But I needed a variation of it – I didn’t want 9 coffee cup nooks, I wanted 6 – but ones that were big enough to hold my Rae Dunn mugs. For those of you that don’t follow a lot of blogs – these mugs are one of the blogging world’s “must haves”. They’re large, whimsical, dishwasher and microwave safe and only about $4 at HomeGoods/HomeSense. I just bought a new coffee machine after reading reviews on websites like https://coffee-works.com/ and I wanted to create a shelf to display my precious coffee mugs!
I hacked away at SketchUp Make (a free app for creating building and layout plans) and came up with a variation that I liked.
The great thing about SketchUp is that you can build anything ‘virtually’ with a bit of practice. The downside is that even minute fluctuations in board lengths, widths or depths in the real world throw your building plans off slightly…. so I thought I’d better build my coffee mug shelf to make sure I wasn’t leading you too far astray.
This shelf is too tall to put on a kitchen counter underneath upper cabinets- it’s meant to hang on the wall. If you did want to make a coffee mug shelf that would fit, you’ll need to change up the angle of the roof so that it’s lower by about 2″.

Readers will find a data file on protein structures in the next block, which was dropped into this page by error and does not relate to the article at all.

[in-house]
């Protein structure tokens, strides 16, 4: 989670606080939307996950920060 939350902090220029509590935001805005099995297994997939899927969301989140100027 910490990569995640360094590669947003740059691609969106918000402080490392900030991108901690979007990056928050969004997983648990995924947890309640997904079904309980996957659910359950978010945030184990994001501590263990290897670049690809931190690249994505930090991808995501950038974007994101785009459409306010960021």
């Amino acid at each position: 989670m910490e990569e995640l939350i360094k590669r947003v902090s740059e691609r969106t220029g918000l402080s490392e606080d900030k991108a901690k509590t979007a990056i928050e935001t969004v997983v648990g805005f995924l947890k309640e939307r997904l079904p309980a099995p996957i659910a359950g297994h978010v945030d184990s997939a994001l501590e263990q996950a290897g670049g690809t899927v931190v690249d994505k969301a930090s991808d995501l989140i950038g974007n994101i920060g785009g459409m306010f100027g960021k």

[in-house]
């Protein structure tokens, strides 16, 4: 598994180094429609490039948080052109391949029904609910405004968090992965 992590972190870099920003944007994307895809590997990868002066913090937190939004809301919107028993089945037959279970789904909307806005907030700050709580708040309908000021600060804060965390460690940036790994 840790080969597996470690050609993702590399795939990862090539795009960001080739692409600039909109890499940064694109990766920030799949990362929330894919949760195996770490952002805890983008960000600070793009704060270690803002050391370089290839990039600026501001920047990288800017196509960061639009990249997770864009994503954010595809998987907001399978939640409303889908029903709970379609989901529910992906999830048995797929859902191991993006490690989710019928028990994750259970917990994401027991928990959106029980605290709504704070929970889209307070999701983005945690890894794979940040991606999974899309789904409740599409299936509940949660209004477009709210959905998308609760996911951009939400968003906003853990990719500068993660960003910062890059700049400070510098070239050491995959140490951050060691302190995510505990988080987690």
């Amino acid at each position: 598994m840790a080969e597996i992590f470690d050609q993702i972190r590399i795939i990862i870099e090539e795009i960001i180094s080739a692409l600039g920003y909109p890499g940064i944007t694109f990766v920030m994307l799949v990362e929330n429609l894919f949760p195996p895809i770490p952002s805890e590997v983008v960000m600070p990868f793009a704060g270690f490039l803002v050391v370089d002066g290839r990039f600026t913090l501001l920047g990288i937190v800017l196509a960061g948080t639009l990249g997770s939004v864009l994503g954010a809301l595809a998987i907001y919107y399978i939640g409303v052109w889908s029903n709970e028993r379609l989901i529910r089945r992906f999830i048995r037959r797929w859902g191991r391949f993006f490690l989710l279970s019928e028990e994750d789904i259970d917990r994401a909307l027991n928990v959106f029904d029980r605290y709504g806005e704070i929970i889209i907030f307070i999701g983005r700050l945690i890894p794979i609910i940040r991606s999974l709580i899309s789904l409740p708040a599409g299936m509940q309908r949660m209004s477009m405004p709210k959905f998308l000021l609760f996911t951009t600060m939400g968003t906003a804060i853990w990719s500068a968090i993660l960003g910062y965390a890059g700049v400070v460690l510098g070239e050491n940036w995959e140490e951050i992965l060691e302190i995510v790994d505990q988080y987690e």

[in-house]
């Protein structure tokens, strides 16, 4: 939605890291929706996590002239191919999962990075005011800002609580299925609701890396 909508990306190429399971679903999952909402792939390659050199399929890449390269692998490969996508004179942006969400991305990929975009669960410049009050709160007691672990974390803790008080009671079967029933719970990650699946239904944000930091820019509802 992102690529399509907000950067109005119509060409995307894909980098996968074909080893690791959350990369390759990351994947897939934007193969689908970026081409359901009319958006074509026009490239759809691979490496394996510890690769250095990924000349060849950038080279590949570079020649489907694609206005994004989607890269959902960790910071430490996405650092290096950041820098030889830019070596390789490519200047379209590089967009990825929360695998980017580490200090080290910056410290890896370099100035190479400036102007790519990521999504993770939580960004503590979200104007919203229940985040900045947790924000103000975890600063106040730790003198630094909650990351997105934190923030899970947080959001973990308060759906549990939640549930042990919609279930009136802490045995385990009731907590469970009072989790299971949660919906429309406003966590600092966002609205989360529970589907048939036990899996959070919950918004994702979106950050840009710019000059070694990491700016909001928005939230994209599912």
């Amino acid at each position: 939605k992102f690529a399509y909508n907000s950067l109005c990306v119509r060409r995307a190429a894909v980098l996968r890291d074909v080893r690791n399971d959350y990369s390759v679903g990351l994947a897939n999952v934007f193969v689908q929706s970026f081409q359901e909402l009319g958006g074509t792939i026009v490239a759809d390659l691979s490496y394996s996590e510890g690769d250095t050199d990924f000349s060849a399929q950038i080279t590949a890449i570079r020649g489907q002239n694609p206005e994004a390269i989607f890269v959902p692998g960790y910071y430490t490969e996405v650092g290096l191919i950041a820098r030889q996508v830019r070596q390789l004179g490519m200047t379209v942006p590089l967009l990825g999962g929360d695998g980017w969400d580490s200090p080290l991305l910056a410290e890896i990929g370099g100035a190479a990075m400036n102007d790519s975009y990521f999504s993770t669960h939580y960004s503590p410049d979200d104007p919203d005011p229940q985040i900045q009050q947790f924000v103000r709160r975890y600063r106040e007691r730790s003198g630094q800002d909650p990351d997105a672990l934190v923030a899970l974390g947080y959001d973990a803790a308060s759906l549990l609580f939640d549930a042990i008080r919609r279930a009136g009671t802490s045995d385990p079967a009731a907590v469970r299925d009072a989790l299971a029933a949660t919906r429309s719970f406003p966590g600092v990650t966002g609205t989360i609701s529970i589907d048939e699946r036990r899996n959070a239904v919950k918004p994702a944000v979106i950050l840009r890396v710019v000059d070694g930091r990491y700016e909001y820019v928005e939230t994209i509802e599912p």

I had leftover mdf in the garage, so I ripped it down to 4 1/2″ wide boards. If you plan on staining your coffee mug shelf / house shelf, you’ll probably want to work with 1 x 5″ boards.
DIY Coffee Mug Shelf / House Shelf
Cut list – all boards being 4 1/2″ wide and 3/4″ thick.
- 2 pieces at 11 3/4″ long (sides)
- 2 pieces at 18″ long (bottom and top)
- 1 piece at 16 1/2″ long (horizontal centre)
- 4 pieces at 5 1/2″ long (cup dividers)
- 2 pieces at 13 1/4″ long (roof)
You will need:
- mitre saw
- Rockwell VersaCut Saw
- 1 1/2″ wood screws
- 2″ wood screws
- wood glue
- 24-Inch Clamp (2)
- drill and countersink drill bit
- speed square
- wood filler
- primer (if painting)
- hanging hooks
Start by building your box shape – pre-drill, glue and then countersink your screws from your 18″ bottom board up into your 11 3/4″ boards. (2 screws on either end)
The top board is NOT going to be screwed into place. Check for square, and then glue your top board to the sides and use clamps to hold it in place. This is important because we’ll be cutting an angle on the top board and you don’t want to destroy your saw by cutting through screws.